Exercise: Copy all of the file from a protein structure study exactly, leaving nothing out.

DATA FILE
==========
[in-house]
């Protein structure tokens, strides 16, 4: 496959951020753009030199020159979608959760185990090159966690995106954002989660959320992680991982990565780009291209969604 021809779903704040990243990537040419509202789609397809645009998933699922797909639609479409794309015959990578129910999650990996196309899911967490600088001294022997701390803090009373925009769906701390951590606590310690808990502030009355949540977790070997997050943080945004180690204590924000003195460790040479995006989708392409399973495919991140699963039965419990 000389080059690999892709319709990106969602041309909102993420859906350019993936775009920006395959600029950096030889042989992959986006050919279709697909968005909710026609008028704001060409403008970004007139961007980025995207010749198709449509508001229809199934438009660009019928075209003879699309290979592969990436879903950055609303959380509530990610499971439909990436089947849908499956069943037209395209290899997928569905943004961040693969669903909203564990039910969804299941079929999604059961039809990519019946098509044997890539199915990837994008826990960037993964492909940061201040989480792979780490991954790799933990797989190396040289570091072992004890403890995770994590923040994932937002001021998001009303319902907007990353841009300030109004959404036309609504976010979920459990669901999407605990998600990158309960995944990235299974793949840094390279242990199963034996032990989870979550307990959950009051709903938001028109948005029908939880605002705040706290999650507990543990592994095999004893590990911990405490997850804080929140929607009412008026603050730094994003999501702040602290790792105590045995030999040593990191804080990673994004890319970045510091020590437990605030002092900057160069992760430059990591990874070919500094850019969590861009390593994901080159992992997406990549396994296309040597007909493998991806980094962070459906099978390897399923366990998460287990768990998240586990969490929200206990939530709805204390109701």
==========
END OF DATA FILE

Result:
[in-house]
């Protein structure tokens, strides 16, 4: 496959951020753009030199020159979608959760185990090159966690995106954002989660959320992680991982990565780009291209969604 021809779903704040990243990537040419509202789609397809645009998933699922797909639609479409794309015959990578129910999650990996196309899911967490600088001294022997701390803090009373925009769906701390951590606590310690808990502030009355949540977790070997997050943080945004180690204590924000003195460790040479995006989708392409399973495919991140699963039965419990 000389080059690999892709319709990106969602041309909102993420859906350019993936775009920006395959600029950096030889042989992959986006050919279709697909968005909710026609008028704001060409403008970004007139961007980025995207010749198709449509508001229809199934438009660009019928075209003879699309290979592969990436879903950055609303959380509530990610499971439909990436089947849908499956069943037209395209290899997928569905943004961040693969669903909203564990039910969804299941079929999604059961039809990519019946098509044997890539199915990837994008826990960037993964492909940061201040989480792979780490991954790799933990797989190396040289570091072992004890403890995770994590923040994932937002001021998001009303319902907007990353841009300030109004959404036309609504976010979920459990669901999407605990998600990158309960995944990235299974793949840094390279242990199963034996032990989870979550307990959950009051709903938001028109948005029908939880605002705040706290999650507990543990592994095999004893590990911990405490997850804080929140929607009412008026603050730094994003999501702040602290790792105590045995030999040593990191804080990673994004890319970045510091020590437990605030002092900057160069992760430059990591990874070919500094850019969590861009390593994901080159992992997406990549396994296309040597007909493998991806980094962070459906099978390897399923366990998460287990768990998240586990969490929200206990939530709805204390109701």